The U.S. government last month sued to block the merger between US Airways and American Airlines.
LM Otero • Associated Press,
The Justice Department’s opposition to the merger has workers in limbo across the country.
Matt York • Associated Press,
Airline merger lawsuit returns workers to familiar uncertainty
- Article by: Ely Portillo
- Charlotte Observer
- August 21, 2013 - 9:32 PM
About 108,000 US Airways and American Airlines employees left in limbo by a U.S. Department of Justice suit that has stalled a long-planned merger are considering picketing and other actions to pressure politicians to support the deal.
Last week’s action by the Justice Department shocked airline executives and industry watchers who had expected the merger to win antitrust approval easily.
One of the deal’s major selling points was that the major unions representing workers at US Airways and American had agreed to support the deal, which airline executives said was a path to greater career stability and higher pay at what would be the world’s largest airline.
Roger Holmin, president of the master executive council for the Association of Flight Attendants, said many US Airways flight attendants feel left in the lurch.
“The average worker, they don’t know what their future is going to hold,” he said. “We have had a positive outlook for a few months here. People embraced it. They have been looking forward to being part of the world’s biggest airline.”
The AFA represents US Airways’ 7,200 flight attendants. Like some of the other airline unions, it’s working to put public pressure on lawmakers to allow the marriage to go forward. Holmin said union leaders are meeting this week to decide whether to take steps such as picketing or filing a brief in support of the merger in court.
The Association of Professional Flight Attendants, which represents American’s 18,000 flight attendants, is asking its members to contact Texas Attorney General Greg Abbott — who joined the Justice Department’s lawsuit — and ask him to back off. The Allied Pilots Association, representing the 10,000 American pilots, took out a full-page ad in the Dallas Morning News asking Abbott to drop out of the suit.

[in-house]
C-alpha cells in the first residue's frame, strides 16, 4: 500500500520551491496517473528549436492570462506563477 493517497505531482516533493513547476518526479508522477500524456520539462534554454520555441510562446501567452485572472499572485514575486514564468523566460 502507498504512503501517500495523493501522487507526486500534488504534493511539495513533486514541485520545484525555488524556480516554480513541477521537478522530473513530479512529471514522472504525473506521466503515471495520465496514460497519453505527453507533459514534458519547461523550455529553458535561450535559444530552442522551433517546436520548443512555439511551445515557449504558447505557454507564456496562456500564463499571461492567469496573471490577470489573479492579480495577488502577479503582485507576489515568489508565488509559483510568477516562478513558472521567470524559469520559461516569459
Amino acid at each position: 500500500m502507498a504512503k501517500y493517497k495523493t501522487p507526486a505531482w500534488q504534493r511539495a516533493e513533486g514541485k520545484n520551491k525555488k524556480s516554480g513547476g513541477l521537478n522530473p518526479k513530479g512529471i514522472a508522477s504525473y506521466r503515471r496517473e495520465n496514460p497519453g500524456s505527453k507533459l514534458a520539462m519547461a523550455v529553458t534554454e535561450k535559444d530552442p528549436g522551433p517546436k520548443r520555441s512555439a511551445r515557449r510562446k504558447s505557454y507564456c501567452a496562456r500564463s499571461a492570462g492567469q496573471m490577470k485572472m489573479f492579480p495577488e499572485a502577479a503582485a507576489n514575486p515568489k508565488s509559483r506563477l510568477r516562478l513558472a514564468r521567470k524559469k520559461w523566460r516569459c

A major part of the executives’ pitch to approve the deal was that there would be no job cuts below the executive level, and that employees would have greater opportunities for career advancement and higher wages in a company with higher revenue. US Airways management won the support of American’s unions early to help pressure American’s management to merge.
“We are certain that our proposed merger is the best path forward for both airlines and all of our stakeholders,” US Airways spokeswoman Michelle Mohr said in an e-mail this week.
The new uncertainty goes from top to bottom at the airlines. US Airways CEO Doug Parker reportedly moved to the Dallas area, which was set to be the combined airline’s headquarters. And the airlines have already announced executive teams at the combined airline, which means corporate workers who had been told they would lose their jobs when the merger closes must now decide whether to look for new jobs or stay and see whether the merger happens.
Other workers are also in limbo across the country. A US Airways flight operations center in Pittsburgh that employs 700 people, which many analysts had expected to close after the merger, would remain if the merger is blocked. In Tulsa, Okla., the Tulsa World reported that American maintenance workers who had been counting on $12,000 to $15,000 stock payouts later this year now don’t know whether they’ll receive them.
Although Parker said he thinks the companies will defeat the Justice Department in court and close the merger later this year, analysts say it’s far from certain that the merger will go forward. There doesn’t appear to be any room for the airlines to compromise with the Justice Department by agreeing to divest landing slots or routes, meaning the issue probably will be settled in court.
The Justice Department said the merger, which would bring the number of major U.S. carriers down from five to four, would reduce competition significantly and force consumers to pay higher fares and fees.
© 2013 Star Tribune